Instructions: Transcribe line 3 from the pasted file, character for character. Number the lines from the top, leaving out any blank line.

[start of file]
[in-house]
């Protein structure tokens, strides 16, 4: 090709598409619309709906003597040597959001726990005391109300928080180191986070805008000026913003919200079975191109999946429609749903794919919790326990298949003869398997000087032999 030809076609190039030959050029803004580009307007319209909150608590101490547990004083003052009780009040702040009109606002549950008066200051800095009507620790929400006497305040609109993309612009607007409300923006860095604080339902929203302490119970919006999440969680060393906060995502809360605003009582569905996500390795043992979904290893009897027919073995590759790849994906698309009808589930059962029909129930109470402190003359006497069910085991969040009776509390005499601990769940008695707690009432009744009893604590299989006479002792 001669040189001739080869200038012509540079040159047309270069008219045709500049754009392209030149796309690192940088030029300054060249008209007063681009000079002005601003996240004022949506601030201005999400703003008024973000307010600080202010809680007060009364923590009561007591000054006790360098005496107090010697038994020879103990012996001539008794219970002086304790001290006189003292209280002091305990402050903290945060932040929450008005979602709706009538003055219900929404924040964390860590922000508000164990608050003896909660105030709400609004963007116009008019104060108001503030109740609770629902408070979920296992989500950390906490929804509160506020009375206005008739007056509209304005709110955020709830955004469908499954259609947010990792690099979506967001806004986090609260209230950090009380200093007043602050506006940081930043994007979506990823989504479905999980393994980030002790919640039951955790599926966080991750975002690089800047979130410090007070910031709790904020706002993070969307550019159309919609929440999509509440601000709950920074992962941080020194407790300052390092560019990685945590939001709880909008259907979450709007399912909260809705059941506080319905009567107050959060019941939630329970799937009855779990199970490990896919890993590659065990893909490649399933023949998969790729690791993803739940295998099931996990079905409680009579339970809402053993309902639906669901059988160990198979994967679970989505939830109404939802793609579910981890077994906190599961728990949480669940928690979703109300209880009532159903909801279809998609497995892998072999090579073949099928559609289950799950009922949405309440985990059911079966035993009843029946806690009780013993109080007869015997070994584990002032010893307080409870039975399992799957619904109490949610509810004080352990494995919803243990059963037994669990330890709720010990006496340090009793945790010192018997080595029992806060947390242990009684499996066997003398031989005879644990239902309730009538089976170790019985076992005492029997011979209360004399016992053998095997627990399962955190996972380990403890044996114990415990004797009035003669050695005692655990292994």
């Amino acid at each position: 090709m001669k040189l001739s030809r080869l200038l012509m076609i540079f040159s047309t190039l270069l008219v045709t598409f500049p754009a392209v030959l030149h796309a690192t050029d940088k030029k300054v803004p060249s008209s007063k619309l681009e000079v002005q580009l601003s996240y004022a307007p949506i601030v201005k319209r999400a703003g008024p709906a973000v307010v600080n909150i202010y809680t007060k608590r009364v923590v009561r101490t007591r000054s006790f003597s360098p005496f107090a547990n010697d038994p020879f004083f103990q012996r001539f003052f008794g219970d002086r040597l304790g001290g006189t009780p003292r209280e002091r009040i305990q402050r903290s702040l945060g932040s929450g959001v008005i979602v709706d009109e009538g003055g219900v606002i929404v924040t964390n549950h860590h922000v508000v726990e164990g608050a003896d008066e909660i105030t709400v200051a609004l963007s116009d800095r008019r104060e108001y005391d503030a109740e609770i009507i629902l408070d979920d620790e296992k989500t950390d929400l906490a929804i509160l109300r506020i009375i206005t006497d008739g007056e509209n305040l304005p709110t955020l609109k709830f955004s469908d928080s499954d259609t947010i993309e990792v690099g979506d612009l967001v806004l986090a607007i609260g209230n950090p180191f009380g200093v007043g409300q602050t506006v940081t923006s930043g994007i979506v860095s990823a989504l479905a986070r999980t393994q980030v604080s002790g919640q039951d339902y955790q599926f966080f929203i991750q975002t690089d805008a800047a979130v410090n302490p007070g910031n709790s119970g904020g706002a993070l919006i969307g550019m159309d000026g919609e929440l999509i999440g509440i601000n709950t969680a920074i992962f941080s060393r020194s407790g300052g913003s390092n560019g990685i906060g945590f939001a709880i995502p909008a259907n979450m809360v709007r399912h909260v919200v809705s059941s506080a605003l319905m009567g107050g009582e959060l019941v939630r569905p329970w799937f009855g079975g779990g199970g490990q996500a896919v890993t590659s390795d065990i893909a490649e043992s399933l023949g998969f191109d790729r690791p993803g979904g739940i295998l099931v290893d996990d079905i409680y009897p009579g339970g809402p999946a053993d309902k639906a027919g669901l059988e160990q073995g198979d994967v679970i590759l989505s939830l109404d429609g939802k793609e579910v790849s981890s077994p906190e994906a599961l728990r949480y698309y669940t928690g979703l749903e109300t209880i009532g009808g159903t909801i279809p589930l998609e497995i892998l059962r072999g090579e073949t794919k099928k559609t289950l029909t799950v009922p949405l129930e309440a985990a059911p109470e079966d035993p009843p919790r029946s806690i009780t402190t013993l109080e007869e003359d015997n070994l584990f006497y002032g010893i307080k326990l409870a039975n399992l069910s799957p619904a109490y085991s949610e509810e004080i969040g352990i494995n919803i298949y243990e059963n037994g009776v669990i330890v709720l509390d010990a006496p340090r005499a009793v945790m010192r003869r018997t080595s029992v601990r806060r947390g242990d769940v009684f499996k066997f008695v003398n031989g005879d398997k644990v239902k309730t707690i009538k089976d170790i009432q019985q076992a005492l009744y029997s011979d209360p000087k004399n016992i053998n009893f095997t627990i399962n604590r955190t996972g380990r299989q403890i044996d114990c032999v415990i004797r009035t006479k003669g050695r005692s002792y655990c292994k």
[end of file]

């Amino acid at each position: 090709m001669k040189l001739s030809r080869l200038l012509m076609i540079f040159s047309t190039l270069l008219v045709t598409f500049p754009a392209v030959l030149h796309a690192t050029d940088k030029k300054v803004p060249s008209s007063k619309l681009e000079v002005q580009l601003s996240y004022a307007p949506i601030v201005k319209r999400a703003g008024p709906a973000v307010v600080n909150i202010y809680t007060k608590r009364v923590v009561r101490t007591r000054s006790f003597s360098p005496f107090a547990n010697d038994p020879f004083f103990q012996r001539f003052f008794g219970d002086r040597l304790g001290g006189t009780p003292r209280e002091r009040i305990q402050r903290s702040l945060g932040s929450g959001v008005i979602v709706d009109e009538g003055g219900v606002i929404v924040t964390n549950h860590h922000v508000v726990e164990g608050a003896d008066e909660i105030t709400v200051a609004l963007s116009d800095r008019r104060e108001y005391d503030a109740e609770i009507i629902l408070d979920d620790e296992k989500t950390d929400l906490a929804i509160l109300r506020i009375i206005t006497d008739g007056e509209n305040l304005p709110t955020l609109k709830f955004s469908d928080s499954d259609t947010i993309e990792v690099g979506d612009l967001v806004l986090a607007i609260g209230n950090p180191f009380g200093v007043g409300q602050t506006v940081t923006s930043g994007i979506v860095s990823a989504l479905a986070r999980t393994q980030v604080s002790g919640q039951d339902y955790q599926f966080f929203i991750q975002t690089d805008a800047a979130v410090n302490p007070g910031n709790s119970g904020g706002a993070l919006i969307g550019m159309d000026g919609e929440l999509i999440g509440i601000n709950t969680a920074i992962f941080s060393r020194s407790g300052g913003s390092n560019g990685i906060g945590f939001a709880i995502p909008a259907n979450m809360v709007r399912h909260v919200v809705s059941s506080a605003l319905m009567g107050g009582e959060l019941v939630r569905p329970w799937f009855g079975g779990g199970g490990q996500a896919v890993t590659s390795d065990i893909a490649e043992s399933l023949g998969f191109d790729r690791p993803g979904g739940i295998l099931v290893d996990d079905i409680y009897p009579g339970g809402p999946a053993d309902k639906a027919g669901l059988e160990q073995g198979d994967v679970i590759l989505s939830l109404d429609g939802k793609e579910v790849s981890s077994p906190e994906a599961l728990r949480y698309y669940t928690g979703l749903e109300t209880i009532g009808g159903t909801i279809p589930l998609e497995i892998l059962r072999g090579e073949t794919k099928k559609t289950l029909t799950v009922p949405l129930e309440a985990a059911p109470e079966d035993p009843p919790r029946s806690i009780t402190t013993l109080e007869e003359d015997n070994l584990f006497y002032g010893i307080k326990l409870a039975n399992l069910s799957p619904a109490y085991s949610e509810e004080i969040g352990i494995n919803i298949y243990e059963n037994g009776v669990i330890v709720l509390d010990a006496p340090r005499a009793v945790m010192r003869r018997t080595s029992v601990r806060r947390g242990d769940v009684f499996k066997f008695v003398n031989g005879d398997k644990v239902k309730t707690i009538k089976d170790i009432q019985q076992a005492l009744y029997s011979d209360p000087k004399n016992i053998n009893f095997t627990i399962n604590r955190t996972g380990r299989q403890i044996d114990c032999v415990i004797r009035t006479k003669g050695r005692s002792y655990c292994k």